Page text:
People calling a foul ball a foul tip just because they only got a "small piece" of it is one of those things that drives me batty.  Ask my kids.  We will be watching a game and see a dinky foul ball and they will cut me off saying, "We know, it's not a foul tip".  They see my face light up when a legit foul tip is given the mechanic and called correctly, too.  There is probably some psychological diagnosis for my vehement response to that.  Probably "curmudgeon".  

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I cannot think of the last time the foul tip thing ever came up for me.  Karma ... TWICE this weekend, one in 15u and one in 13u.  My partner and I were flabbergasted.

On another note ... Passive-Aggressive Coach Nozzle ... remember this guy is NOT your friend ...

To wrap up the plate meeting, I ask the coaches if they have any questions for us.  They say no.  Great!  Defense takes the field.  As the VTHC is walking to third, he stops to let me know he umpires, too, and then asks me about balk warnings.  I advise him we aren't issuing "an official warning" but I am usually "subtle" on the first roll-through set with younger kids. 

He says, "Good to know ... because I lost to this team before 7-6 because John -- and he's a good umpire -- didn't call a balk.  When I asked him, he said it was a balk, but he felt sorry for the pitcher.  I understand that, but I had a runner at third and it cost me the game.  So I just wanted to make sure what you are doing."

I'm thinking to myself, "You lost because of the balk?  It wasn't the 7 runs you gave up?"  Whatever.

Fast forward ... game is a decent game and the coaches were well-behaved.  Until the 4th inning.  HT changes catchers and I know I am getting a different look at the ball.  I'm trying to recalibrate, so I know I probably missed a few.  VTHC stops on his way from 3rd base to the dugout.  "I think a few of those you called on my guys were outside, and I don't think we're getting them also."  He was very polite about it.  I say, "Could be.  I'm dialing in to the new catcher.  If I missed a few, I apologize."  He says thank you and that was that.

Fast forward again and the VT is racing the clock.  They had given up 6 runs in the first inning and were almost run-ruled in the 5th, but pulled back into the game.  They take the field in the bottom 6th with 7 minutes on the clock and are down 10-9.  Their pitcher is trying to rush and cannot hit the broad side of the barn now.  He hit a batter, gives up a few base hits, and then three straight walks for a 13-9 score when the clock expires.  His last seven pitches either hit the backstop or the catcher had to jump to bring them down.

As my partner and I are walking off the field ... VTHC is telling his kids, "We should have won, you were being squeezed that last inning."  Again?  It wasn't the 13 runs you gave up (6 of which were in the first inning)?

My partner and I are in the parking lot grabbing a quick bite to eat and changing out for the next two games.  We watch the coach and his son walking to the car, still belly-aching.  The coach has his "hitting stick" in hand and is using it like a walking stick.  His kid is carrying nothing.  They get in the car still complaining.  Then we see his trophy wife coming behind, pulling the wagon with everything loaded in/on it.  Yep.  That checks out.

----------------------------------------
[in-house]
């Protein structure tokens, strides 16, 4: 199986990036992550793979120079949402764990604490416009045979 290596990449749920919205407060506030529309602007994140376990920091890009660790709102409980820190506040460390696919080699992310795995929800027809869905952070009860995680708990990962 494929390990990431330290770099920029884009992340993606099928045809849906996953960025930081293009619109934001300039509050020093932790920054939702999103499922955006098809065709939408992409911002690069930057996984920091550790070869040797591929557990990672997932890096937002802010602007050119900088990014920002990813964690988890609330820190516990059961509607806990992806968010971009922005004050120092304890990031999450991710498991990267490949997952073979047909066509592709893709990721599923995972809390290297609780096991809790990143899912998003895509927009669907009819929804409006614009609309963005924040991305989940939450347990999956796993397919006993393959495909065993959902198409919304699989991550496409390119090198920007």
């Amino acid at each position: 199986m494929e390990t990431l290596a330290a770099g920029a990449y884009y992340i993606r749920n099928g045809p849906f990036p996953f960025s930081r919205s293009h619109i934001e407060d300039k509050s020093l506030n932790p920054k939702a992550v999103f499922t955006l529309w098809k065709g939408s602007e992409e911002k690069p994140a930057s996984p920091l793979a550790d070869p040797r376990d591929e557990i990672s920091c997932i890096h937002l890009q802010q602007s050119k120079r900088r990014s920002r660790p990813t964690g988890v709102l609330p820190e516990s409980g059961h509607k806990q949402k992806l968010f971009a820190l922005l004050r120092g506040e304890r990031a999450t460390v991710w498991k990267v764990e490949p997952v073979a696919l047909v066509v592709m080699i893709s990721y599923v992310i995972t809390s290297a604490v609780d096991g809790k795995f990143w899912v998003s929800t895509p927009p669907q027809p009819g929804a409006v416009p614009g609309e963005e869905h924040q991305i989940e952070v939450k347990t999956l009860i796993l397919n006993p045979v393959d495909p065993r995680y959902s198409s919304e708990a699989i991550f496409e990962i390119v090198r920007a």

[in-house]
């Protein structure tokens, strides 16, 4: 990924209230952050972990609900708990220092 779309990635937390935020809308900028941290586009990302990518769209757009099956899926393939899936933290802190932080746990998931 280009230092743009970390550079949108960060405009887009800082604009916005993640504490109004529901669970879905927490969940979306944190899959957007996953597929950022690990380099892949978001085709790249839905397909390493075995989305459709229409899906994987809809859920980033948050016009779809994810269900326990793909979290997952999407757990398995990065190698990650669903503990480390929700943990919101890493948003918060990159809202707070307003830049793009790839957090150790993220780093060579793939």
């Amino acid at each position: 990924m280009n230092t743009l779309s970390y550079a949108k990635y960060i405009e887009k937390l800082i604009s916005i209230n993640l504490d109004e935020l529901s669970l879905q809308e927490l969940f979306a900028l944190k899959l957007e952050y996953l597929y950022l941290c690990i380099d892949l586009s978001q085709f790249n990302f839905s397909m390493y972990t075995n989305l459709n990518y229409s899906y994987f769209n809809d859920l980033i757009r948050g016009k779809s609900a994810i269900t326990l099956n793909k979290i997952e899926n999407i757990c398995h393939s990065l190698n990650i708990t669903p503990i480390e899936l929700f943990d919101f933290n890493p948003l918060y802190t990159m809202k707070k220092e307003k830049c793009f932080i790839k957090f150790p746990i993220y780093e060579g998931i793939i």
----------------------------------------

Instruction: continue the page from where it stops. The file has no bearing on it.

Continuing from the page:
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So this is one... I had an almost-ejection on Saturday that I ended up being glad I was slow/flabbergasted on.  I'm in a tourney (6 games that day, 4 behind the plate) for 13U.  Working through my 1st game (I'm going to see the same team in the next game), and 1 batter is PARTICULARLY shocked on every called strike, and is being a little demonstrative to his bench about it.  Nothing directed at me, so he stays in the game.   He ends up striking out looking 3 of his 4 at bats.  On the 4th AB (a strike-out to end the inning), he is grumbling on his way back to the dugout.

Mid-way through the warm-up pitches, the coach comes out of the dugout a few feet, and says pretty loudly, "Hey Erich, I just wanted to let you know, my batter says that all of those strikes you've called on him today are balls.  I just thought you should know."  I'm mentally  flabbergasted/shocked/WTF-did-you-just-say-to-me, so don't toss him before he has a chance to add, "I obviously don't agree with him, but I think you should know.".  He comes over and more quietly says to me, "sorry for that, but I'm hoping he'll learn something".

Game ends in a run-rule, I go grab a snack, and come back to the same team.  SAME kid, comes up, strike 1 is dead center of the plate, mid-thigh.  He again complains to the dugout, and his coach says, "Yep, still a strike!".  Strike-2, same deal, "That one is ALSO still a strike".  Strike-3: "Pretty sure you've already seen that pitch be a strike today!". Hangs his head on the way into the dugout.

AB#2 and on: KID ACTUALLY SWINGS.  He grounded out once, got on due to an error 2x. 

I mentioned this to the Site Director after the game, and he told me the coach is actually SD's son!  Also, he said that the team had JUST lost about 1/2 the kids and both coaches to a different club that week, so his son took over and is working with some of their non-tourney kids and trying to get them into shape. 

They got run-ruled both games, and the coach (plus the rest of the players!) were great.  But MAN, I was a quicker-reaction-time from tossing that coach.  I mentioned to father/SD that he was about 1/10th of a second from being tossed for it, so hopefully he doesn't try to repeat it :)